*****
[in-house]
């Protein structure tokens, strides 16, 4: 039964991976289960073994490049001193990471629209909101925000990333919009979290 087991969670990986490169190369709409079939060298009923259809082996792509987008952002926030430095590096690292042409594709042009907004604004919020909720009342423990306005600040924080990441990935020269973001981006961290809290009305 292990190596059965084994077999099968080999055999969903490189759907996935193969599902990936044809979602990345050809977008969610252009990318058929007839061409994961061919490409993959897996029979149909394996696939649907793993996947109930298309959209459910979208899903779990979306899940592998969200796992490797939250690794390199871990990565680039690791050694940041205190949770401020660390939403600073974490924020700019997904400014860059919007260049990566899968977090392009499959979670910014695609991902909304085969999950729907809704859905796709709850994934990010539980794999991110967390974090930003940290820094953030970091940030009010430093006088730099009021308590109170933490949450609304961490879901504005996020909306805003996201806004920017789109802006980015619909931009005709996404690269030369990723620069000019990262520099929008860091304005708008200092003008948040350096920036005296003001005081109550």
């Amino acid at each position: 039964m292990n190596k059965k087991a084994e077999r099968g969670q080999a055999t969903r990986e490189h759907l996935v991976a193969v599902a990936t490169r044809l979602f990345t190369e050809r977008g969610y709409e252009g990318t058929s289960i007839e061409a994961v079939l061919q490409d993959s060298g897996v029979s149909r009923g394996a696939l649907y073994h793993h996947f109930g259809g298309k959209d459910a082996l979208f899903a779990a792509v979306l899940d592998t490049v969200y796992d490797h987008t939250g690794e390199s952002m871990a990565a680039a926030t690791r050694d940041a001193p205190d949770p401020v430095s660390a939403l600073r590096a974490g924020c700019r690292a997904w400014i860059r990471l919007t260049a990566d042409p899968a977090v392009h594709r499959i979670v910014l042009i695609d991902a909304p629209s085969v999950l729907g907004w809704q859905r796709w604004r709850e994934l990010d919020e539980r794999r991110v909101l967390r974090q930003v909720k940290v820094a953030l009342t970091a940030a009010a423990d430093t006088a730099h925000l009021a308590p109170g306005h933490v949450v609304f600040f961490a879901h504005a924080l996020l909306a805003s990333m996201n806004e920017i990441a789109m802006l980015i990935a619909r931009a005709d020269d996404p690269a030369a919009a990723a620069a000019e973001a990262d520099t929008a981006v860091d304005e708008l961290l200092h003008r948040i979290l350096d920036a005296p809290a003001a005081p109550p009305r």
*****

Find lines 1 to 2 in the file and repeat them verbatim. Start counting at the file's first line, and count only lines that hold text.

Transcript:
[in-house]
């Protein structure tokens, strides 16, 4: 039964991976289960073994490049001193990471629209909101925000990333919009979290 087991969670990986490169190369709409079939060298009923259809082996792509987008952002926030430095590096690292042409594709042009907004604004919020909720009342423990306005600040924080990441990935020269973001981006961290809290009305 292990190596059965084994077999099968080999055999969903490189759907996935193969599902990936044809979602990345050809977008969610252009990318058929007839061409994961061919490409993959897996029979149909394996696939649907793993996947109930298309959209459910979208899903779990979306899940592998969200796992490797939250690794390199871990990565680039690791050694940041205190949770401020660390939403600073974490924020700019997904400014860059919007260049990566899968977090392009499959979670910014695609991902909304085969999950729907809704859905796709709850994934990010539980794999991110967390974090930003940290820094953030970091940030009010430093006088730099009021308590109170933490949450609304961490879901504005996020909306805003996201806004920017789109802006980015619909931009005709996404690269030369990723620069000019990262520099929008860091304005708008200092003008948040350096920036005296003001005081109550």